Infant cereals without phytate may allow absorption of more nutrients
BEIJING A study published April 28 in the World Journal of Gastroenterology indicated that removing phytate from infant cereals may have a beneficial effect on iron and zinc bioavailability when those infant cereals were reconstituted with water.
Cereals are considered a rich plant source of carbohydrate, proteins, vitamins and minerals, and are therefore are usually introduced to an infant’s diet between the ages of four and six months. However, cereals are also rich in antinutrients, which can decrease the absorption of such critical nutrients as iron, calcium and zinc because of their high ability to chelate and precipitate minerals.
The research was conducted by Carmen Frontela of the University of Murcia (Spain).
American Red Cross survey: Adults are worried about swine flu, taking precaution
WASHINGTON One-in-three Americans are worried about the H1N1 outbreak, but more than half of the people are paying extra attention to good hygiene and preparedness as a way of protecting themselves from the virus, according to a poll released Wednesday by the American Red Cross.
The survey of 1,004 U.S. adults, taken May 1 to 4, shows that four-out-of-five of those surveyed reported that they are following the flu story very or fairly closely, and 36% said they were either very worried (8%) or somewhat worried (28%) about this flu virus.
But the flu outbreak has prompted people to take more steps to prevent the spread of the virus, with 55% saying they are paying extra attention to proper hand washing; 48% covering their coughs more, and 41% disinfecting surfaces more. In addition, more than one in three have used hand sanitizers more and made an extra effort to avoid touching their mouth, nose and eyes.
“This swine flu virus continues to have the potential to spread throughout the U.S.,” stated Scott Conner, SVP American Red Cross Preparedness and Health and Safety Services. “Families, businesses and organizations should continue to follow good public health practices and to review and update their preparedness plans. … Even if this version of the swine flu virus is not as dangerous as initially feared, public health officials worry that it could come back in a more severe form later this year. The Red Cross believes that prudent preparedness steps now can help keep families healthy throughout the year.”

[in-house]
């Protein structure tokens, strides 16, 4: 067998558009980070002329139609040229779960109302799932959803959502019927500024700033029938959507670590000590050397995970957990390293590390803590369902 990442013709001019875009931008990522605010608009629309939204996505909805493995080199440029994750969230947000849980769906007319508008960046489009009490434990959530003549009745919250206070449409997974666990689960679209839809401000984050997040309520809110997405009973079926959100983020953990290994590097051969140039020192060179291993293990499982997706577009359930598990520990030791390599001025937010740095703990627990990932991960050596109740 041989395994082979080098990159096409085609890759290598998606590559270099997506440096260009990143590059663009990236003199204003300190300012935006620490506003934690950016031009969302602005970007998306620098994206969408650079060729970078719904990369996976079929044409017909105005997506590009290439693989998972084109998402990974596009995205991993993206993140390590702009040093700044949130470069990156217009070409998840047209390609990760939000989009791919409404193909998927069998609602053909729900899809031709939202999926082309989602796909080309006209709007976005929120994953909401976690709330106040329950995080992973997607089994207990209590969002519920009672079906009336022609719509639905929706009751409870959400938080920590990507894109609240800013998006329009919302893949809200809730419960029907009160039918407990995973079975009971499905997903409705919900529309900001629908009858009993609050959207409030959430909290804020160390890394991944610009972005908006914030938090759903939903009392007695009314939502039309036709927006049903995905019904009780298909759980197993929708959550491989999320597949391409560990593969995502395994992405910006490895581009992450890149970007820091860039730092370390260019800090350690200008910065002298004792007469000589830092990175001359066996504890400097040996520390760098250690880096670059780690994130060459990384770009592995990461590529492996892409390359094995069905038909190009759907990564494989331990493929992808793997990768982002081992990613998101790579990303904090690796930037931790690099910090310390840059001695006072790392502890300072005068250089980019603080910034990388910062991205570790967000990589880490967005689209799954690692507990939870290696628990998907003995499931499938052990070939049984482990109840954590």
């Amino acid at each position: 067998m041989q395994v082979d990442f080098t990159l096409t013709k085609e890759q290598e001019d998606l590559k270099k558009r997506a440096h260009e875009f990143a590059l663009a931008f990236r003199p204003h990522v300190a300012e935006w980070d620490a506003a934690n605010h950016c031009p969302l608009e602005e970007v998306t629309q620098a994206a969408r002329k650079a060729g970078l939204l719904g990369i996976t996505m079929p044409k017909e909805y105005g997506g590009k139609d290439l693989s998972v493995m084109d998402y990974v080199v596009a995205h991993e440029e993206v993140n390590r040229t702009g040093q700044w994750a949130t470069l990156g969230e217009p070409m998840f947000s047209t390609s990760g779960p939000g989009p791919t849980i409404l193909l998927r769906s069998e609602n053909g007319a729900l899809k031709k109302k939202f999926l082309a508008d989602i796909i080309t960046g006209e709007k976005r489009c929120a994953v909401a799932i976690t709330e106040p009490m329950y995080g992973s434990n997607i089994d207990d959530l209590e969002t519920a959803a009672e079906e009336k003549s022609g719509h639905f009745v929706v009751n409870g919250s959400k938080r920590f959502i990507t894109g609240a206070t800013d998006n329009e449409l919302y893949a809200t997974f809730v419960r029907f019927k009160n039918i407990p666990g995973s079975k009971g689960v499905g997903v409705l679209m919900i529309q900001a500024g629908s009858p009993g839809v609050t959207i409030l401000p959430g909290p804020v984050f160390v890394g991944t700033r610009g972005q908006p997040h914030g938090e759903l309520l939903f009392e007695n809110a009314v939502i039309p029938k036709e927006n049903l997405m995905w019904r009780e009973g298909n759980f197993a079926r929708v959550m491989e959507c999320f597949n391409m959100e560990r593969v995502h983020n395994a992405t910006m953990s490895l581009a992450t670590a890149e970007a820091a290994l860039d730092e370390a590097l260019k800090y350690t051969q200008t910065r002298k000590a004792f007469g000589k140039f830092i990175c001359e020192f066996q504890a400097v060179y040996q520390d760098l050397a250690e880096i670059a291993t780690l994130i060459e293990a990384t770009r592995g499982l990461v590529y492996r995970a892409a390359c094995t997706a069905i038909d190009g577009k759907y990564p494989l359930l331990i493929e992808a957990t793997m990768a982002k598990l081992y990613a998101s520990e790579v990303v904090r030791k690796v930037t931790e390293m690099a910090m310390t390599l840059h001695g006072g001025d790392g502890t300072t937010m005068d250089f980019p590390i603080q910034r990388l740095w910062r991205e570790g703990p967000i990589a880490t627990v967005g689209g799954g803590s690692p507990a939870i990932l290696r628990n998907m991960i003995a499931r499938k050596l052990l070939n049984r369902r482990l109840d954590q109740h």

The survey did show that 11% said someone in the household had gone to work or school when they had the seasonal flu, and 22% indicated that they have gone to school or work within five days of having flu symptoms.
Two-in-five are misguided about flu shots as 39% incorrectly believe that a seasonal flu shot offers some protection from H1N1.
Study: Taking probiotics during pregnancy may reduce obesity risk after birth
LONDON One year after giving birth, women are less likely to have the most dangerous kind of obesity if they had been given probiotics from the first trimester of pregnancy, according to new research released Thursday by the European Association for the Study of Obesity.
“The results of our study, the first to demonstrate the impact of probiotics-supplemented dietary counselling on adiposity, were encouraging,” stated Kirsi Laitinen, a nutritionist and senior lecturer at the University of Turku in Finland, who presented her findings May 7 at the European Congress on Obesity. “The women who got the probiotics fared best. One year after childbirth, they had the lowest levels of central obesity as well as the lowest body fat percentage.
“Central obesity, where overall obesity is combined with a particularly fat belly, is considered especially unhealthy,” Laitinen said. “We found it in 25% of the women who had received the probiotics along with dietary counseling, compared with 43% in the women who received diet advice alone.”
Laitinen said further research is needed to confirm the potential role of probiotics in fighting obesity. One of the limitations of the study was that it did not control for the mothers’ weight before pregnancy, which may influence how fat they later become.
“The advantage of studying pregnant women to investigate the potential link between probiotics and obesity is that it allows us to see the effects not only in the women, but also in their children,” she said. “Particularly during pregnancy, the impacts of obesity can be immense, with the effects seen both in the mother and the child. Bacteria are passed from mother to child through the birth canal, as well as through breast milk and research indicates that early nutrition may influence the risk of obesity later in life. There is growing evidence that this approach might open a new angle on the fight against obesity, either through prevention or treatment.”
Latinen’s study was funded by the Social Insurance Institution of Finland, the Academy of Finland and the Sigrid Juselius Foundation, a Finnish medical research charity.